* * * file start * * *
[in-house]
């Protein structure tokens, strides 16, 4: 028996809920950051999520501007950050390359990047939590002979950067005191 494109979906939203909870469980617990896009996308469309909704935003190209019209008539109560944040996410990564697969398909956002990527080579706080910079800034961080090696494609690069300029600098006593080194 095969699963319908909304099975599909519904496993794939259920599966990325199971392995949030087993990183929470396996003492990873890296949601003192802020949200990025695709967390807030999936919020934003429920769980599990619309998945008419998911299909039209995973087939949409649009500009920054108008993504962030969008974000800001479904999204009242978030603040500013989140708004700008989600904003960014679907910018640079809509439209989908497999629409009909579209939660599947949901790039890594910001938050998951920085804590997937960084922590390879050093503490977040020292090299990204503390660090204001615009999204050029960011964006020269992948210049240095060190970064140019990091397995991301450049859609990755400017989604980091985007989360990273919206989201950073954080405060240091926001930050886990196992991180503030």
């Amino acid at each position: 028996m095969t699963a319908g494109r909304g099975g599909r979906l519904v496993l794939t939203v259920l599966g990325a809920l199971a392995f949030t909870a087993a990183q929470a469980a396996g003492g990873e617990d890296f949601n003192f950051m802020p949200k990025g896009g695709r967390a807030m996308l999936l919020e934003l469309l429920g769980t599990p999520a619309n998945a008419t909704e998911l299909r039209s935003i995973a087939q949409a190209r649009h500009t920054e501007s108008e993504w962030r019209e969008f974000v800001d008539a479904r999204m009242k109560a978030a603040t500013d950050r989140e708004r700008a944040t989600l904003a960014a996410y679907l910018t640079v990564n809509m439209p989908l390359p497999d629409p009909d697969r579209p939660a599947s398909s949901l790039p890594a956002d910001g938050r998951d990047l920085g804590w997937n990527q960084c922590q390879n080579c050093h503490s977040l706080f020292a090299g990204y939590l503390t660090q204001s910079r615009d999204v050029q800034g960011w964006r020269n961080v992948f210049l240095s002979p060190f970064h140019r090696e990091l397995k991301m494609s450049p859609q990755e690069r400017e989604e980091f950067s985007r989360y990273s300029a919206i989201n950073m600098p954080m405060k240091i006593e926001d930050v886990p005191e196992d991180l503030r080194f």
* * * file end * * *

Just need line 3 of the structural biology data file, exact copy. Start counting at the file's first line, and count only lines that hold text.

């Amino acid at each position: 028996m095969t699963a319908g494109r909304g099975g599909r979906l519904v496993l794939t939203v259920l599966g990325a809920l199971a392995f949030t909870a087993a990183q929470a469980a396996g003492g990873e617990d890296f949601n003192f950051m802020p949200k990025g896009g695709r967390a807030m996308l999936l919020e934003l469309l429920g769980t599990p999520a619309n998945a008419t909704e998911l299909r039209s935003i995973a087939q949409a190209r649009h500009t920054e501007s108008e993504w962030r019209e969008f974000v800001d008539a479904r999204m009242k109560a978030a603040t500013d950050r989140e708004r700008a944040t989600l904003a960014a996410y679907l910018t640079v990564n809509m439209p989908l390359p497999d629409p009909d697969r579209p939660a599947s398909s949901l790039p890594a956002d910001g938050r998951d990047l920085g804590w997937n990527q960084c922590q390879n080579c050093h503490s977040l706080f020292a090299g990204y939590l503390t660090q204001s910079r615009d999204v050029q800034g960011w964006r020269n961080v992948f210049l240095s002979p060190f970064h140019r090696e990091l397995k991301m494609s450049p859609q990755e690069r400017e989604e980091f950067s985007r989360y990273s300029a919206i989201n950073m600098p954080m405060k240091i006593e926001d930050v886990p005191e196992d991180l503030r080194f």